The district refused to give me any answers in writing (e-mail), and continually stressed their desire to “address my concerns” with a personal meeting. Not only did they refuse to answer any substantive, straight-forward questions prior to their proposed “personal meeting”, they refused to tell me what questions would be answered at the meeting. This “personal meeting” was to be attended by myself, the building principal, and at least two administrators from the district offices. I wasn’t given the names of all who would attend, but it was quite clear I would be in the minority, and no record would exist of the meeting.

Finally, after weeks of “e-mail volleyball”, I dropped the ball. It had become crystal clear that “address my concerns” meant placating my feelings, not directly answering my questions.

Perhaps you should take their offer of a direct “personal meeting”, and demand that either it be video-recorded, or that you be accompanied by a news reporter of your choosing. You may not get your answers, but it could be an interesting extension of the game of chess they’ve thrust upon you.

Laurie H. Rogers said...

Dear Anonymous (10:35 a.m.):

Thank you for telling your story. It gives me an opportunity to mention something.

The law in Washington State is that - in private meetings - all parties must know if something is being recorded. Additionally - in private meetings - a party can say no to being recorded.

I did consider your suggestion. However, it’s Christmas, it’s been snowing, I’m busy, and my questions are simple. I do not want to play a chess game; I just want answers on the record to a few simple questions. Every busy parent, teacher and community member can relate to the position they’re forcing on me.

I am not the only one to suffer this diversion away from administrative accountability. For just one example, in July 2009, another parent asked Superintendent Stowell in the district's online "chat" about the math curriculum. Dr. Stowell’s public answer was that she planned to meet privately with the parent.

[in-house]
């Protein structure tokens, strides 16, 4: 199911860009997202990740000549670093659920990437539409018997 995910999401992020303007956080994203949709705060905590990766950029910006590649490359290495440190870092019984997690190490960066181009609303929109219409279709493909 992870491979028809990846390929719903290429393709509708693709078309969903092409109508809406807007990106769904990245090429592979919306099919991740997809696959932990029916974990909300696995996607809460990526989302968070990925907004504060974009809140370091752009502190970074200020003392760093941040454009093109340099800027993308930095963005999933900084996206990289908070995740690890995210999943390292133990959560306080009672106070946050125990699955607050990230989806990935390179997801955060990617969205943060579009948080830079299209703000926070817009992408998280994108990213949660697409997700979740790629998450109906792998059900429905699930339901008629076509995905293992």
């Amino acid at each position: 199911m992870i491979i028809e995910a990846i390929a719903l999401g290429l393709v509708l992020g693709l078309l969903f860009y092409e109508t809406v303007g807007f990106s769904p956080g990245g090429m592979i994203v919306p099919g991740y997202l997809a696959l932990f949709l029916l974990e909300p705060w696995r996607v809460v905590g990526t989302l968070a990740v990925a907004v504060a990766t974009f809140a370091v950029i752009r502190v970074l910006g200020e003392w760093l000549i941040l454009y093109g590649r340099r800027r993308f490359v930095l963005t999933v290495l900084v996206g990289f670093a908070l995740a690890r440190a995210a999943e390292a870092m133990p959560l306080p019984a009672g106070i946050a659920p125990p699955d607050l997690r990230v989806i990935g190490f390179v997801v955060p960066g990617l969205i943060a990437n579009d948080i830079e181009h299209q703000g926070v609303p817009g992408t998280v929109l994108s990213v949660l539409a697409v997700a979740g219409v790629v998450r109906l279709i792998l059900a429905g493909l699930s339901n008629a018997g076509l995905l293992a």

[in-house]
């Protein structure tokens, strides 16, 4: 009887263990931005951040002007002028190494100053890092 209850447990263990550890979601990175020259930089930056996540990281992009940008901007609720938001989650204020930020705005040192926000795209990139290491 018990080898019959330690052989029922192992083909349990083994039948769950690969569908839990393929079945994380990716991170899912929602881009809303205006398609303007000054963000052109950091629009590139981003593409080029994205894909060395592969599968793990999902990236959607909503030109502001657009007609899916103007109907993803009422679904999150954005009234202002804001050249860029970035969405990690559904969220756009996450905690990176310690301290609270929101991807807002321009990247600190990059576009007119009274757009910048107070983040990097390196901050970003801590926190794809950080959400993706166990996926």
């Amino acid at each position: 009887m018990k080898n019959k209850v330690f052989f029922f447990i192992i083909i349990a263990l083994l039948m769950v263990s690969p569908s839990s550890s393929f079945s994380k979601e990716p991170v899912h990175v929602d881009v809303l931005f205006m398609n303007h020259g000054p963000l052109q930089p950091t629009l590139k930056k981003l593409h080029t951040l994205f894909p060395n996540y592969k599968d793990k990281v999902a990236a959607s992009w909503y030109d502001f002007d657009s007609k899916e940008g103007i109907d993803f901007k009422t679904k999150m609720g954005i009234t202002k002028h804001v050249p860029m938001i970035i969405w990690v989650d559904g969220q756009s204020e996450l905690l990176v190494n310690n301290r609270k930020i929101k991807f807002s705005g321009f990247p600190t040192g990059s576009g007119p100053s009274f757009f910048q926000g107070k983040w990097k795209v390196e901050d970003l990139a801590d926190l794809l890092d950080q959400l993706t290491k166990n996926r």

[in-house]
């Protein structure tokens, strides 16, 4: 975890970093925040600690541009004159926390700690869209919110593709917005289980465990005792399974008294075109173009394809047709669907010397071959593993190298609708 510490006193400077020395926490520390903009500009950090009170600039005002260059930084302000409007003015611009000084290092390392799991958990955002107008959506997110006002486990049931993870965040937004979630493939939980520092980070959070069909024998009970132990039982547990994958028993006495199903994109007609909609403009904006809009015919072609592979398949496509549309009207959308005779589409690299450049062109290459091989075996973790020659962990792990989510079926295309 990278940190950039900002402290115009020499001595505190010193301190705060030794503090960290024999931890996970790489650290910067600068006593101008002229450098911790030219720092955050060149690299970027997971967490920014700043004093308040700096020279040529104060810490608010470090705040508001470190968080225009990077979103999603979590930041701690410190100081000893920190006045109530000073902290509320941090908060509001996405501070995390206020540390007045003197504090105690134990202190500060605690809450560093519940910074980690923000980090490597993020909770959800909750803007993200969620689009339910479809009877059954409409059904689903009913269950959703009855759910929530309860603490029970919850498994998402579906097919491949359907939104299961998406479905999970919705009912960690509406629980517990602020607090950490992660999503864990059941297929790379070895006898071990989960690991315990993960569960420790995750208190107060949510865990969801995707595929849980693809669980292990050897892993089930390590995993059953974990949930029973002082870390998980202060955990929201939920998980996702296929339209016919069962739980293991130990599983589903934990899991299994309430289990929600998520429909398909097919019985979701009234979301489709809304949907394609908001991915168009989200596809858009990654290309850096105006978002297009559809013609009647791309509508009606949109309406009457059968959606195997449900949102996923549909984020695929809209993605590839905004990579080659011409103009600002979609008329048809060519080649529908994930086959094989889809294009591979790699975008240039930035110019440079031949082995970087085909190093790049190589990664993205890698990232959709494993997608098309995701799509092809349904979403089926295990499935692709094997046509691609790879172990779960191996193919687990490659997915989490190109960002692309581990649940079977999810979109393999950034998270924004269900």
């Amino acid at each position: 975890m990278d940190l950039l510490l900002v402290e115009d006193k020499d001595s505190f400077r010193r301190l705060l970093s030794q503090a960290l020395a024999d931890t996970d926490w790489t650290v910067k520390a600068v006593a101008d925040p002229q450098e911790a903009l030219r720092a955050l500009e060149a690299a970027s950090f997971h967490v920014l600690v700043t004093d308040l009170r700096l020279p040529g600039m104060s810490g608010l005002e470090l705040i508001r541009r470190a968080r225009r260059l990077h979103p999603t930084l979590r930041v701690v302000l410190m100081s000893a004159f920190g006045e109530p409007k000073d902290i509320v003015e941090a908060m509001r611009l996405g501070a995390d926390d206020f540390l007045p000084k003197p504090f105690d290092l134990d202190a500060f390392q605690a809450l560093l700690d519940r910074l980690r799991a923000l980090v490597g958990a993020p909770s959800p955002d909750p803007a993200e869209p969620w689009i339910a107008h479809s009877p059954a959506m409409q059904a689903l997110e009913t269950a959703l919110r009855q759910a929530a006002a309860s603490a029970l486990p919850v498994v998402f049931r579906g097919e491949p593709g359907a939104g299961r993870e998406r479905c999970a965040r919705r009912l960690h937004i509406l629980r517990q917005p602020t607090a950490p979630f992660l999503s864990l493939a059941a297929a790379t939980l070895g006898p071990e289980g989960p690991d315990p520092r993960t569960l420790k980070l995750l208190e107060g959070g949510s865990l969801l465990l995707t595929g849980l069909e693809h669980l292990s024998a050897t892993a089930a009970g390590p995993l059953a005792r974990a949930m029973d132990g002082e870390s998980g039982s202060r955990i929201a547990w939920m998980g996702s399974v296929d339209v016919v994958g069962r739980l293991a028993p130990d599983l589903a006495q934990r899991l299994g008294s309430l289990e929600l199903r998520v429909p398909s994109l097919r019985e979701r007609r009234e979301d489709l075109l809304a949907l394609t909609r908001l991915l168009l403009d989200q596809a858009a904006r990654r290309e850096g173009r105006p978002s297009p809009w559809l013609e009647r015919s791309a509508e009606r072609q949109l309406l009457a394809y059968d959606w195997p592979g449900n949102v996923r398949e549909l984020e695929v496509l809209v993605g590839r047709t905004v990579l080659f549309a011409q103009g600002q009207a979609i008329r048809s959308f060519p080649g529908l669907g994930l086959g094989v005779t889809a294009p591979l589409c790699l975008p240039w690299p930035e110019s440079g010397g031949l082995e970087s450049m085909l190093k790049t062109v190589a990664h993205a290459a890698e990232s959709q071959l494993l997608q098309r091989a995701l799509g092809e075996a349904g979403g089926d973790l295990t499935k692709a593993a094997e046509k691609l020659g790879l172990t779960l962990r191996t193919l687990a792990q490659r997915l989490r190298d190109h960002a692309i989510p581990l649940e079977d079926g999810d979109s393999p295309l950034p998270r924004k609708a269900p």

We do not have to accept this diversion.

The Misanthrope said...

Please, Laurie, shorten this blog entry and turn it in to The Spokesman Review as a Guest Editorial so that more may read about the circumlocution of downtown.

Martha McLaren said...

Laurie, if you can shape this into a Guest Editorial as Misanthrope suggests, it would be another step in the right direction -- educating the public about this horrific and distorted public process. Your clarity and insight, and quality of written expression continue to be of the highest caliber.

Richard Reuther said...

To Anonymous 12/20 9:06am,
After my wife and I were bullied out of the Edmonds SD, we attempted to contact the local paper which is corporately related to the Everett paper. After first showing interest in our story, we were suddenly told that they were not interested. Local paper editors belong to the same Chamber and Kiwanis as school administrators. They don't turn on each other because they need each others services to pass levies, do PR for the schools, etc. (Note that there aren't any actual teachers who are members because they are actually working at 7am.)